Finance Minister Mathias Cormann has raised the spectre of higher taxes if the government can’t get its budget through the Senate.
Senator Cormann says it is a “statement of fact” that tax hikes will be necessary without cuts to government spending, if Australia is ever to pay off its billions in debt.
“We have laid out our plan to reduce the unsustainable spending growth trajectory Labor left behind,” he told ABC Television on Sunday.
“The only alternative to balance the books is to increase taxes.”
Prime Minister Tony Abbott has warned of having to make “tougher decisions” if controversial measures such as the $7 GP co-payment, welfare reform and university deregulation are blocked by the Senate.
A weak budget meant higher taxes and interest rates, he told the South Australian Liberal Party annual meeting on the weekend.
Parliament resumes on Tuesday after the five-week winter break, with the coalition still struggling to sell its unpopular budget to key crossbenchers.
The government will on Thursday introduce plans to deregulate university fees – which are being opposed by Labor, the Greens and crossbenchers in the Senate.
Education Minister Christopher Pyne described as “highly speculative” reports that the government would cut university research funding if parliament blocked the reforms.
However, he refused to completely rule out taking such action, which he said would be the “worst-case scenario”.
“I have absolutely no desire at all to see research funding (cut),” Mr Pyne told the Ten Network.
“I want to work with the crossbenchers to make sure that we all understand the high stakes that we are playing for.”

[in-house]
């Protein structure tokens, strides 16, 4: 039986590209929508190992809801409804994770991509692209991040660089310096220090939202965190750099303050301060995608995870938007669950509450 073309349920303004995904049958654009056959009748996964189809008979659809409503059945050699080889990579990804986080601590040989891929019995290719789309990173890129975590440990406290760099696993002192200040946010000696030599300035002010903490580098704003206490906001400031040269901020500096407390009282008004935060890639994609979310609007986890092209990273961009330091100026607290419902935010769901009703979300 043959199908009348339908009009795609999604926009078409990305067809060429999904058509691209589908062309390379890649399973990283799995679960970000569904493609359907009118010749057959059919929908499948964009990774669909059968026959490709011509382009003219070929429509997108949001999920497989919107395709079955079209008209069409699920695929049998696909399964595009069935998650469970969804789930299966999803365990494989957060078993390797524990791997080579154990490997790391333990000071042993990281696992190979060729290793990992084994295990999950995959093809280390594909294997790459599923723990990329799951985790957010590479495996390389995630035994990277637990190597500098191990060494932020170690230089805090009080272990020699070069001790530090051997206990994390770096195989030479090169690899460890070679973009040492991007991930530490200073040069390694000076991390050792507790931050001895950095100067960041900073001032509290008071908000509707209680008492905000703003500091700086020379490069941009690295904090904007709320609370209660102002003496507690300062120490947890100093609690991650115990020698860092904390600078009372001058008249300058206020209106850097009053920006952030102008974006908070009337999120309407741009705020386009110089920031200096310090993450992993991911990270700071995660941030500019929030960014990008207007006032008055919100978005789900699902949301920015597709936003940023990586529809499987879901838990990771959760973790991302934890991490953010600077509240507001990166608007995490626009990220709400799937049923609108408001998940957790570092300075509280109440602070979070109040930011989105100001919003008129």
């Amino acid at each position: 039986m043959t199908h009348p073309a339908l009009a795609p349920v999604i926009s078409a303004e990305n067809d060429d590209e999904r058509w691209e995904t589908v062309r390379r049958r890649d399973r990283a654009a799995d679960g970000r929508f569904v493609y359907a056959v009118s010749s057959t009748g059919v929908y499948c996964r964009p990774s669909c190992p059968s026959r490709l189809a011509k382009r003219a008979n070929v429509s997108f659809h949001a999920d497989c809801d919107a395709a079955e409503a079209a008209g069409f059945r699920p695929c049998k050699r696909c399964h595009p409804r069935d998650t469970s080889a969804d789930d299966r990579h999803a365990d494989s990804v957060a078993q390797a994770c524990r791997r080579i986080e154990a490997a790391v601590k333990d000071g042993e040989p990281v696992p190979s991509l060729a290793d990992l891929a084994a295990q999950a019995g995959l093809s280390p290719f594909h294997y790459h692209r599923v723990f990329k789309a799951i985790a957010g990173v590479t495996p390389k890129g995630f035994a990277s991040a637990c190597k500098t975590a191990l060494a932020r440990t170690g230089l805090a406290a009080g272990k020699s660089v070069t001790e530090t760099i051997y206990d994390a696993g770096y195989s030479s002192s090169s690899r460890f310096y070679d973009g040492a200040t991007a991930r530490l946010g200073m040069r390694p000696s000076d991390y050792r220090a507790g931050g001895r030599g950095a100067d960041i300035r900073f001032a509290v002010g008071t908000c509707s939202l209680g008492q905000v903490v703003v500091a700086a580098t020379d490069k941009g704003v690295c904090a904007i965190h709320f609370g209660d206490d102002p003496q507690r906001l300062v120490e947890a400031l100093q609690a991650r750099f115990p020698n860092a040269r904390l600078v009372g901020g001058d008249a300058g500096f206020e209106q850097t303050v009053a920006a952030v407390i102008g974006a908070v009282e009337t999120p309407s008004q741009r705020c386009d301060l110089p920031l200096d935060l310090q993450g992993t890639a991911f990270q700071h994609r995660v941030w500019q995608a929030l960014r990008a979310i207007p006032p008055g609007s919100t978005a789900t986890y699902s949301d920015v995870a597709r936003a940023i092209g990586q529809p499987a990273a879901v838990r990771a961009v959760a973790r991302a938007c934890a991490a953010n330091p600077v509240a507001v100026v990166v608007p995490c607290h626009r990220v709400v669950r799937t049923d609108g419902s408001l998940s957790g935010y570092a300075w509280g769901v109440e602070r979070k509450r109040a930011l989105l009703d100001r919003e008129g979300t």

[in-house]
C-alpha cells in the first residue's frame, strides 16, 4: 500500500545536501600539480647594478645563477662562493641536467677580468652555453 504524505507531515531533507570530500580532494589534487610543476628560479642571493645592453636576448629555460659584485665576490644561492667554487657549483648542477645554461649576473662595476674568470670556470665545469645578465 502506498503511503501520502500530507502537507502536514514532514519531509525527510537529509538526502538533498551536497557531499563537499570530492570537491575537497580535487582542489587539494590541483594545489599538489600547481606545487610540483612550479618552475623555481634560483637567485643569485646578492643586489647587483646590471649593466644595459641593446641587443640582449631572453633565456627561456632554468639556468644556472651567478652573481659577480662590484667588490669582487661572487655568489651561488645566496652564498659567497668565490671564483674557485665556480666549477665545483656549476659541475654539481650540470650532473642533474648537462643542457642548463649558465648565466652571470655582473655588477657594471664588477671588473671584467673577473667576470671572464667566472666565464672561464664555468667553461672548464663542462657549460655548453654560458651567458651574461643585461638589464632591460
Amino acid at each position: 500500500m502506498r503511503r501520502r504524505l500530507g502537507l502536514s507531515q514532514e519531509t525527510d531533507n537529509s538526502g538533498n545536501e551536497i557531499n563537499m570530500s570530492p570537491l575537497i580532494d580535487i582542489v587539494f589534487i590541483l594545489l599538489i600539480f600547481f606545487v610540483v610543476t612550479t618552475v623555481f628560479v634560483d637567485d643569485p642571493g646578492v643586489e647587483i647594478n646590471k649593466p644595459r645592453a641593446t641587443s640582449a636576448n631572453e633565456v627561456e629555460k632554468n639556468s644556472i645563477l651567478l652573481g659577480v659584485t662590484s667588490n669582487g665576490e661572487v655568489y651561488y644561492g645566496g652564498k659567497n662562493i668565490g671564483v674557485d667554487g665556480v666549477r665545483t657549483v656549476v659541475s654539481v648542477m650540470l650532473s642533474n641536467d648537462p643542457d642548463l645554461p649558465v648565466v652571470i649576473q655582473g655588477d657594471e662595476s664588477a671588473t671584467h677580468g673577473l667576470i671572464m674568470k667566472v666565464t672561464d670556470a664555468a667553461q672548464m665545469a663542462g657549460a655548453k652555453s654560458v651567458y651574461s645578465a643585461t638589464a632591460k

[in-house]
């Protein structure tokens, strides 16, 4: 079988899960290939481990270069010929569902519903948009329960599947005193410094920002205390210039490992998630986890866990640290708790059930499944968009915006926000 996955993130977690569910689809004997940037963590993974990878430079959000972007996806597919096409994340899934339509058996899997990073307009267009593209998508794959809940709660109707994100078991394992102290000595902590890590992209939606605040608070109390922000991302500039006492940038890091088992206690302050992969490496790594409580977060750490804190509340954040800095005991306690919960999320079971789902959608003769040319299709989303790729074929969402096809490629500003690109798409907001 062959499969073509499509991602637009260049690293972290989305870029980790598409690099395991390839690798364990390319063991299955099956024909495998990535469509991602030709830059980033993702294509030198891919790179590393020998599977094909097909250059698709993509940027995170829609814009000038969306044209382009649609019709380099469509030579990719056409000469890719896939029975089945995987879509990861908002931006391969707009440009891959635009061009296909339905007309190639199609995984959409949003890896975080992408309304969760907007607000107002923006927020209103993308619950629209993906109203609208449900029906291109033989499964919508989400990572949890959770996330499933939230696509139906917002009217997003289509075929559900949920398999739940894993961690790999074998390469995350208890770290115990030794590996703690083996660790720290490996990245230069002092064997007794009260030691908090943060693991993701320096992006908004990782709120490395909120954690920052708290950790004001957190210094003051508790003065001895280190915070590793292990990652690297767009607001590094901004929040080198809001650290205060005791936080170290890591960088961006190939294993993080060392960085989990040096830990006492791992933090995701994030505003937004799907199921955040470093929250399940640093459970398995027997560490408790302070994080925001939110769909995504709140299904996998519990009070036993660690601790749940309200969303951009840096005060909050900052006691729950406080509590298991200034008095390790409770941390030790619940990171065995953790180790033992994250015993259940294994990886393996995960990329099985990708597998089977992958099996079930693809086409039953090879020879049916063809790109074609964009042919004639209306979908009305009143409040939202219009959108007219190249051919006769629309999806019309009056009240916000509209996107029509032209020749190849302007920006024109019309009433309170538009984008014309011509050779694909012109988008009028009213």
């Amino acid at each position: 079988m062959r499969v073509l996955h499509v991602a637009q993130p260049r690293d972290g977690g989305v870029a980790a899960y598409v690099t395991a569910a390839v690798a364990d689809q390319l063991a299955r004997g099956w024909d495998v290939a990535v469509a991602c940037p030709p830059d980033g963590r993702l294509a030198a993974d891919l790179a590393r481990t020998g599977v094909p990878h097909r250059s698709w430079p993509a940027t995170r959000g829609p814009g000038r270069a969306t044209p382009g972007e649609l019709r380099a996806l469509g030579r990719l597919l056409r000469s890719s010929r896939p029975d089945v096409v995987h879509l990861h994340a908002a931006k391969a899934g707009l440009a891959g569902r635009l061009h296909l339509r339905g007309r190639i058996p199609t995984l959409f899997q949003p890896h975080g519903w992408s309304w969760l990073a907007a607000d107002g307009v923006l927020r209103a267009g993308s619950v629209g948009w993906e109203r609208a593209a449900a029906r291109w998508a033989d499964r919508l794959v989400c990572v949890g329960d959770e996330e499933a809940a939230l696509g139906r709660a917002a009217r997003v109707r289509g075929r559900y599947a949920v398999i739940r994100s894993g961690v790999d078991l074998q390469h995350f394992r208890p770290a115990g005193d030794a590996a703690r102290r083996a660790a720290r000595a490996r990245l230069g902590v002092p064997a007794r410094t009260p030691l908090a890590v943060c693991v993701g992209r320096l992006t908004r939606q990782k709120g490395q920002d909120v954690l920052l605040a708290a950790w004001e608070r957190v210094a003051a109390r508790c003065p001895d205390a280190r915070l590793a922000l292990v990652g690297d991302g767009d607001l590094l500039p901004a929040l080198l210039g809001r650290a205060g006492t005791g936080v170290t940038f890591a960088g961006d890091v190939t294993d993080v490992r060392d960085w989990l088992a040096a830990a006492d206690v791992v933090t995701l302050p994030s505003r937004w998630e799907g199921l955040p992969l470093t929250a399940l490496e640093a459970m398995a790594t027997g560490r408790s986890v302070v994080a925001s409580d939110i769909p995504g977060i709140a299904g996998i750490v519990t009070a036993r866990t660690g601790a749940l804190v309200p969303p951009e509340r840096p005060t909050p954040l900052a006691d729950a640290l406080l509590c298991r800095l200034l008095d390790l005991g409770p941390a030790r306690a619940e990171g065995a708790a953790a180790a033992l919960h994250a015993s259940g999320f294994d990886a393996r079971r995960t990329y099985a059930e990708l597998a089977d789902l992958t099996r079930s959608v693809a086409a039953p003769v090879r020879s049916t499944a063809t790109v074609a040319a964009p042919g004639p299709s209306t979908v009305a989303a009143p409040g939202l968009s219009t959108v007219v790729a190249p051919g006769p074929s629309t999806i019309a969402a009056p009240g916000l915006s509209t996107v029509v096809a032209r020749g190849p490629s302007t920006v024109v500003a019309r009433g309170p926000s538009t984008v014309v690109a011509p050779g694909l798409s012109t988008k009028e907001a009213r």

Meanwhile, Labor released health department figures which showed patients would pay hundreds of dollars more each year because of the co-payment and increased fees for subsidised medicines.
Those in the worst-hit electorate of Blaxland, in western Sydney, faced increases of up to $300.
The opposition also seized on a News Corporation Australia report of a compromise plan to exempt childhood vaccinations from the co-payment.
There was no fixing the “GP tax” and it should be scrapped, its health spokeswoman Catherine King said.
“It is bad for patients, it is bad for doctors and it is bad in the longer term for our health system as a whole,” she told reporters in Ballarat.
Greens leader Christine Milne said her party would not support a co-payment “in any shape or form”.
Some within government were also calling for a rethink on the controversial budget measure.
“This co-payment, I think is dangerous,” Liberal backbencher Ian MacDonald told ABC Television.
“Why don’t we bite the bullet, have another look at it, make sure it is fair.”